I’ve known John Allen since high school, well before he became a reporter, author, and CNN analyst. I hadn’t seen him in the 10 years since he was dispatched to Rome with the direction to essentially wait it out until Pope John Paul II passed away. Getting the opportunity to see John speak at The University of Kansas after all those years was a great pleasure. It was equally great to get him on video sharing his lessons for how to crowd source and vet ideas for what trends will really shape the future of the Catholic Church since the lessons apply to any long-term forecasting challenge you may face.

6. 21 Things I Don’t Understand about Social Media – June 17

This article came to life over several years of forming a long list of social media-related frustrations. It was written during a five-hour delay at the San Diego airport while nursing the biggest glass of wine I’ve ever had seen. The need for the wine, I clearly understand. The social media stuff in the post? I still don’t understand most of that!

7. You Never Know Someone’s Private Hell Unless You’re Listening – July 19

When you see a tweet about a TED talk by someone who survived a suicide attempt, you don’t click the link expecting to see someone you know from high school. Yet there was something about the June tweet that told me I HAD to check out the video. Watch the video for yourself. It’s only 5 minutes, and it tells the whole story.

8. 7 Social Media Mistakes You Shouldn’t Be Making in Business-to-Business – June 6

This article represents a new way of extending a social media presentation to provide additional information and value to event attendees. For a B2B oriented social media strategy presentation at the Transportation Marketing and Sales Association conference, I included many examples of transportation and logistics companies doing great in social media. The bad examples? Rather than embarrassing anyone in the session, I removed the names to protect the guilty, wrote the post, and invited attendees to review the article and see if any of the bad examples sounded familiar!

9. Osama Bin Laden Death: Initial Social Media & Strategic Insights – May 1

Despite the serious nature of the subject matter, this post is a personal favorite because it was written unlike any posts I’d ever done for Brainzooming before. First, learning of the rumor of Bin Laden’s death on Twitter, it seemed the perfect opportunity to get an article out there early talking about the communication and social media lessons I the story. I think the first version published within 90 minutes of President Obama’s statement, with several updates later that evening and next morning. The Bin Laden post wasn’t a huge traffic magnet, but it did wind up getting a lot of attention for a Sunday night article on Brainzooming.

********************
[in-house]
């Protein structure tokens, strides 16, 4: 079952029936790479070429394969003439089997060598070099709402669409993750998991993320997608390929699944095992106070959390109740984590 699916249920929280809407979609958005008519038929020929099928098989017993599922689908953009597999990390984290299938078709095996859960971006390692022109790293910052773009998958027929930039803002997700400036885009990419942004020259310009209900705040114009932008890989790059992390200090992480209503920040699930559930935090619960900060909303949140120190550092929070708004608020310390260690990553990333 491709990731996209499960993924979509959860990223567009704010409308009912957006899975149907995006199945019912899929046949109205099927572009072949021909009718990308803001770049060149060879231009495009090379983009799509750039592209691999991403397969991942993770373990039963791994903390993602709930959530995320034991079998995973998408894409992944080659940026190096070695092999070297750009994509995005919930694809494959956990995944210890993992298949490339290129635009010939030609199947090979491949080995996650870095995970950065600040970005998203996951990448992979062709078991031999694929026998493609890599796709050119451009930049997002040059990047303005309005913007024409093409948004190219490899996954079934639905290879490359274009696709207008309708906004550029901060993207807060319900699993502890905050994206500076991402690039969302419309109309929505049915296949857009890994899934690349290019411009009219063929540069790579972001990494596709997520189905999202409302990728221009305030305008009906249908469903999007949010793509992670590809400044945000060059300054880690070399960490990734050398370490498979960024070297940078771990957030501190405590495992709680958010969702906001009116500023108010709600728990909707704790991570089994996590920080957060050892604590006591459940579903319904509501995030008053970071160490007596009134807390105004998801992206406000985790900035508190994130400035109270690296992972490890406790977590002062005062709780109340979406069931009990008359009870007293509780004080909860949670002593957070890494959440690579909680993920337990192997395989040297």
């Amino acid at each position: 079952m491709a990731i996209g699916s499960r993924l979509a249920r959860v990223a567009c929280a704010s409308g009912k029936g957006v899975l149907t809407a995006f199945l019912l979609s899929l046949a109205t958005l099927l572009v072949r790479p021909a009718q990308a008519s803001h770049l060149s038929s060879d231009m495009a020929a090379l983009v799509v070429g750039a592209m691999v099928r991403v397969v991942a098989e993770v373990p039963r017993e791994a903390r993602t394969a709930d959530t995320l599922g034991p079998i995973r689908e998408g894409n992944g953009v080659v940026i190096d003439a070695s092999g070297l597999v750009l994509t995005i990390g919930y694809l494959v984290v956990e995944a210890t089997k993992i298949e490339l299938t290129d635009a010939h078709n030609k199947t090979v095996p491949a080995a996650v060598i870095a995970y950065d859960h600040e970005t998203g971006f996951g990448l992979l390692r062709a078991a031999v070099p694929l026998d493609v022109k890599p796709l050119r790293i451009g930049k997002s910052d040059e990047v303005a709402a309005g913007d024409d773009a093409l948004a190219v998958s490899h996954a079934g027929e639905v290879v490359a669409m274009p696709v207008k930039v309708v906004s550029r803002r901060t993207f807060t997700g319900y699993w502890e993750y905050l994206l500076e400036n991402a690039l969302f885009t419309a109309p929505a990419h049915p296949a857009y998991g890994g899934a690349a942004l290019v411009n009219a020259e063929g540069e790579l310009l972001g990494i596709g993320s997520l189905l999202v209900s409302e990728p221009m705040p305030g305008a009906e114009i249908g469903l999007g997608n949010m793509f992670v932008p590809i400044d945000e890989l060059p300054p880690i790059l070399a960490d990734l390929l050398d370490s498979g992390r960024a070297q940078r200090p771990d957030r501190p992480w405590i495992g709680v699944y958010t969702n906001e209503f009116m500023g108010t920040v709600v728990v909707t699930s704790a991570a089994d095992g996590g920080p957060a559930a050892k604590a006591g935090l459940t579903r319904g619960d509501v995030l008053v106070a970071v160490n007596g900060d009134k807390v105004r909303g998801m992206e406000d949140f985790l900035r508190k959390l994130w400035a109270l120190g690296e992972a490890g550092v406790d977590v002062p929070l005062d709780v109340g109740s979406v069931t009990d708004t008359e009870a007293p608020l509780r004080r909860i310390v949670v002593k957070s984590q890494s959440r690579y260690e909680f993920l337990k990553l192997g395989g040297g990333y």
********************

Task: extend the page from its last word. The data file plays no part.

What Will 2012 Hold?

Thanks once again for your readership, and I can’t wait to see how our two lists – most viewed posts and my personal favorites – match up for 2012!  - Mike Brown

How can ultra high-speed internet speeds drive innovation? “Building the Gigabit City: Brainzooming a Google Fiber Roadmap,” a free 120-page report, shares 60 business opportunities for driving innovation and hundreds of ideas for education, healthcare, jobs, community activities, and more.  Download this exclusive Google Fiber report sponsored by Social Media Club of Kansas City and The Brainzooming Group addressing how ultra high-speed internet can spur economic development, growth, and improved lifestyles globally. 

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Mike Brown

Founder of The Brainzooming Group, and an expert on strategy, creativity, and innovation. Mike is a frequent speaker on innovation, strategic thinking, and social media.